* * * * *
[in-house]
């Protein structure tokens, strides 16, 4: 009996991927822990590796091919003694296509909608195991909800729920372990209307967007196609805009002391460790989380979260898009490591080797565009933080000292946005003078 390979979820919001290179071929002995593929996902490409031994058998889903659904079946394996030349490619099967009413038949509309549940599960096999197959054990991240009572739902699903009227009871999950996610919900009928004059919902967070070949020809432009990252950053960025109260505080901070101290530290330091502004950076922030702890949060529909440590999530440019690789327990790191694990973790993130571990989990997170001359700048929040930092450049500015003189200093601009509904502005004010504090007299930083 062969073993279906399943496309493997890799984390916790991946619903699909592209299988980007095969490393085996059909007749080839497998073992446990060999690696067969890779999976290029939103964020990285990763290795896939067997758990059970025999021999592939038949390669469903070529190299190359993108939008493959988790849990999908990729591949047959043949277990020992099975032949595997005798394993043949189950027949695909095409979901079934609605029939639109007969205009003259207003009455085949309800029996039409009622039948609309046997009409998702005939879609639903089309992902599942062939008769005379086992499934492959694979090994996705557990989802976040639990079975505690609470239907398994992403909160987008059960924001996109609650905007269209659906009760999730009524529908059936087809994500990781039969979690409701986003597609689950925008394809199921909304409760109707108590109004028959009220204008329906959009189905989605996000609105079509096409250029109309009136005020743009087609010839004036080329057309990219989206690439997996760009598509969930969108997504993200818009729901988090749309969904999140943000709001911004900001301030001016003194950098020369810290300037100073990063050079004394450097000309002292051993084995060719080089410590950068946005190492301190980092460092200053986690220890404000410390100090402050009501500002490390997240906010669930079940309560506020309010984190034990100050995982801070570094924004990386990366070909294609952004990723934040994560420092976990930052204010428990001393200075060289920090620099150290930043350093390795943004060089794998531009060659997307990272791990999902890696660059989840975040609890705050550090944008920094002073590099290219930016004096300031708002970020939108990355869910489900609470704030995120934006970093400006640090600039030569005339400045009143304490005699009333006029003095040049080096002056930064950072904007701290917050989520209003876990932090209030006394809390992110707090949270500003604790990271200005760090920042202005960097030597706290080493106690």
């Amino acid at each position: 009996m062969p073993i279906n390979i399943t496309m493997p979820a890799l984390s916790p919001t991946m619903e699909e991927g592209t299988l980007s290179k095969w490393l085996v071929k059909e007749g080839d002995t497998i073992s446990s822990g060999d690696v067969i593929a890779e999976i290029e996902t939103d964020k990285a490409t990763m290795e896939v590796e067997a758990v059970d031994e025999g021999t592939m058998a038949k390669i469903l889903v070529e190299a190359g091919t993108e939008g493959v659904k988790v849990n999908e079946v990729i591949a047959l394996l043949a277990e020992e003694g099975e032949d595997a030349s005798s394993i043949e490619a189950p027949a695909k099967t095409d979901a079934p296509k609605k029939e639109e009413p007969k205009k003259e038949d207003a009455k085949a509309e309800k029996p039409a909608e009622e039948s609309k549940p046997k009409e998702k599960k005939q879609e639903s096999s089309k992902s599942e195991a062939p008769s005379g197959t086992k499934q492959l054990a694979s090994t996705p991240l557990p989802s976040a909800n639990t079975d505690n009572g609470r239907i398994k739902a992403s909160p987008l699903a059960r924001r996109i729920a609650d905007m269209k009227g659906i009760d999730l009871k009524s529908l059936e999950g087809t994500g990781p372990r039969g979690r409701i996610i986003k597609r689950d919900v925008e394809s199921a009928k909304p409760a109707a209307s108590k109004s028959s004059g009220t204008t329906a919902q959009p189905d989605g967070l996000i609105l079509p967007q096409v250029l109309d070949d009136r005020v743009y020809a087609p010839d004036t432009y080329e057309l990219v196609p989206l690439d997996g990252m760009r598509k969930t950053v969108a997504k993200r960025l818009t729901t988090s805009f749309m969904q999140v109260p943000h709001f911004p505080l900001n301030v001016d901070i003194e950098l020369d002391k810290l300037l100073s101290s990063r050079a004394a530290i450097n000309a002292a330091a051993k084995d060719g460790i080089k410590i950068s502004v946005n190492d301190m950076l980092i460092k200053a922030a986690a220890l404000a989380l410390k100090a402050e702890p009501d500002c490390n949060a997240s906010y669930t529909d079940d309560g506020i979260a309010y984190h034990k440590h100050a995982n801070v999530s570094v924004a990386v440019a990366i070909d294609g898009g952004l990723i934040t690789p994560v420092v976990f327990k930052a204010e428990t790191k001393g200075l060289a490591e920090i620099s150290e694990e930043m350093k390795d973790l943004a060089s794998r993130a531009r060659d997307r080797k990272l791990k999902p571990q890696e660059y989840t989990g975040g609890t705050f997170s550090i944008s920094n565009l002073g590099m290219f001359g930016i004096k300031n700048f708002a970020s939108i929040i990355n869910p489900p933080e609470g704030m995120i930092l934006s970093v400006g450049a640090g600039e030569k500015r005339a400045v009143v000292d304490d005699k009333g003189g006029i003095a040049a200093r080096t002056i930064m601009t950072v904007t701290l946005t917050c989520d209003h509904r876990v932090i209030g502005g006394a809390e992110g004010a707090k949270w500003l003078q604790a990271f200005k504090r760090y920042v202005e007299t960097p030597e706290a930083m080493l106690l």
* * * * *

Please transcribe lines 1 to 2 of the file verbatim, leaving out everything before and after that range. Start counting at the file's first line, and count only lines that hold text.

[in-house]
């Protein structure tokens, strides 16, 4: 009996991927822990590796091919003694296509909608195991909800729920372990209307967007196609805009002391460790989380979260898009490591080797565009933080000292946005003078 390979979820919001290179071929002995593929996902490409031994058998889903659904079946394996030349490619099967009413038949509309549940599960096999197959054990991240009572739902699903009227009871999950996610919900009928004059919902967070070949020809432009990252950053960025109260505080901070101290530290330091502004950076922030702890949060529909440590999530440019690789327990790191694990973790993130571990989990997170001359700048929040930092450049500015003189200093601009509904502005004010504090007299930083 062969073993279906399943496309493997890799984390916790991946619903699909592209299988980007095969490393085996059909007749080839497998073992446990060999690696067969890779999976290029939103964020990285990763290795896939067997758990059970025999021999592939038949390669469903070529190299190359993108939008493959988790849990999908990729591949047959043949277990020992099975032949595997005798394993043949189950027949695909095409979901079934609605029939639109007969205009003259207003009455085949309800029996039409009622039948609309046997009409998702005939879609639903089309992902599942062939008769005379086992499934492959694979090994996705557990989802976040639990079975505690609470239907398994992403909160987008059960924001996109609650905007269209659906009760999730009524529908059936087809994500990781039969979690409701986003597609689950925008394809199921909304409760109707108590109004028959009220204008329906959009189905989605996000609105079509096409250029109309009136005020743009087609010839004036080329057309990219989206690439997996760009598509969930969108997504993200818009729901988090749309969904999140943000709001911004900001301030001016003194950098020369810290300037100073990063050079004394450097000309002292051993084995060719080089410590950068946005190492301190980092460092200053986690220890404000410390100090402050009501500002490390997240906010669930079940309560506020309010984190034990100050995982801070570094924004990386990366070909294609952004990723934040994560420092976990930052204010428990001393200075060289920090620099150290930043350093390795943004060089794998531009060659997307990272791990999902890696660059989840975040609890705050550090944008920094002073590099290219930016004096300031708002970020939108990355869910489900609470704030995120934006970093400006640090600039030569005339400045009143304490005699009333006029003095040049080096002056930064950072904007701290917050989520209003876990932090209030006394809390992110707090949270500003604790990271200005760090920042202005960097030597706290080493106690």